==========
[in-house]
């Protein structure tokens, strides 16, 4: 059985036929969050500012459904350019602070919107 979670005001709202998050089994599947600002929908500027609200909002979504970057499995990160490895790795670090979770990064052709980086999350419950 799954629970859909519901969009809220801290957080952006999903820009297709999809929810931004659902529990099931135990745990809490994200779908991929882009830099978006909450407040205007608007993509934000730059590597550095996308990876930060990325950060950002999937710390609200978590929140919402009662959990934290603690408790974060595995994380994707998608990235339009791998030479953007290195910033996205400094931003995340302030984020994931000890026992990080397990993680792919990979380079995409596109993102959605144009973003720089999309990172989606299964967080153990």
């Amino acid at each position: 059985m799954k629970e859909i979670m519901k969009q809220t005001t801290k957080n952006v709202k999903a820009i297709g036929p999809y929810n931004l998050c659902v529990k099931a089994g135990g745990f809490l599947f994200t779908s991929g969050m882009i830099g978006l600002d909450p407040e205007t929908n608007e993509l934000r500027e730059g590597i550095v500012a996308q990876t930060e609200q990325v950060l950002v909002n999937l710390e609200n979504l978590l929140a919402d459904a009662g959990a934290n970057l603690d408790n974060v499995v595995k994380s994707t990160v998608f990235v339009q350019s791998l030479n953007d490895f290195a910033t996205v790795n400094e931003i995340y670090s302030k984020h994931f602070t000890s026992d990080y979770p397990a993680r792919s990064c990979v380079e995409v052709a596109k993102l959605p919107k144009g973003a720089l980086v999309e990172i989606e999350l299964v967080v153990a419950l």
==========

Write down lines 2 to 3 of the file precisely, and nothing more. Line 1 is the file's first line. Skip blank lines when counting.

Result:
């Protein structure tokens, strides 16, 4: 059985036929969050500012459904350019602070919107 979670005001709202998050089994599947600002929908500027609200909002979504970057499995990160490895790795670090979770990064052709980086999350419950 799954629970859909519901969009809220801290957080952006999903820009297709999809929810931004659902529990099931135990745990809490994200779908991929882009830099978006909450407040205007608007993509934000730059590597550095996308990876930060990325950060950002999937710390609200978590929140919402009662959990934290603690408790974060595995994380994707998608990235339009791998030479953007290195910033996205400094931003995340302030984020994931000890026992990080397990993680792919990979380079995409596109993102959605144009973003720089999309990172989606299964967080153990």
């Amino acid at each position: 059985m799954k629970e859909i979670m519901k969009q809220t005001t801290k957080n952006v709202k999903a820009i297709g036929p999809y929810n931004l998050c659902v529990k099931a089994g135990g745990f809490l599947f994200t779908s991929g969050m882009i830099g978006l600002d909450p407040e205007t929908n608007e993509l934000r500027e730059g590597i550095v500012a996308q990876t930060e609200q990325v950060l950002v909002n999937l710390e609200n979504l978590l929140a919402d459904a009662g959990a934290n970057l603690d408790n974060v499995v595995k994380s994707t990160v998608f990235v339009q350019s791998l030479n953007d490895f290195a910033t996205v790795n400094e931003i995340y670090s302030k984020h994931f602070t000890s026992d990080y979770p397990a993680r792919s990064c990979v380079e995409v052709a596109k993102l959605p919107k144009g973003a720089l980086v999309e990172i989606e999350l299964v967080v153990a419950l």